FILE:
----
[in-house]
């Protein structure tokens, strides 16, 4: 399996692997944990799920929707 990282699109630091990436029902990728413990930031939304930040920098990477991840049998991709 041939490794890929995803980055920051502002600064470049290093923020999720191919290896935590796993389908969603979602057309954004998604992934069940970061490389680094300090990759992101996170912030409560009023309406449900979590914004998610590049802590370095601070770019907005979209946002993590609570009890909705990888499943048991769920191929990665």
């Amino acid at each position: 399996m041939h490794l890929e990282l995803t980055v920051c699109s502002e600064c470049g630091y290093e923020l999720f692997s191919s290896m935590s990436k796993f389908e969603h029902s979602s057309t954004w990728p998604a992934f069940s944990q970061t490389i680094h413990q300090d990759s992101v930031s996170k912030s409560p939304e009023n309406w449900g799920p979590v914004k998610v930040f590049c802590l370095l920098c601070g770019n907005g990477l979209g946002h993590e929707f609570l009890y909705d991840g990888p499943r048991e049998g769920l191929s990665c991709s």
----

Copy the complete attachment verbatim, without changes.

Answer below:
[in-house]
């Protein structure tokens, strides 16, 4: 399996692997944990799920929707 990282699109630091990436029902990728413990930031939304930040920098990477991840049998991709 041939490794890929995803980055920051502002600064470049290093923020999720191919290896935590796993389908969603979602057309954004998604992934069940970061490389680094300090990759992101996170912030409560009023309406449900979590914004998610590049802590370095601070770019907005979209946002993590609570009890909705990888499943048991769920191929990665």
């Amino acid at each position: 399996m041939h490794l890929e990282l995803t980055v920051c699109s502002e600064c470049g630091y290093e923020l999720f692997s191919s290896m935590s990436k796993f389908e969603h029902s979602s057309t954004w990728p998604a992934f069940s944990q970061t490389i680094h413990q300090d990759s992101v930031s996170k912030s409560p939304e009023n309406w449900g799920p979590v914004k998610v930040f590049c802590l370095l920098c601070g770019n907005g990477l979209g946002h993590e929707f609570l009890y909705d991840g990888p499943r048991e049998g769920l191929s990665c991709s």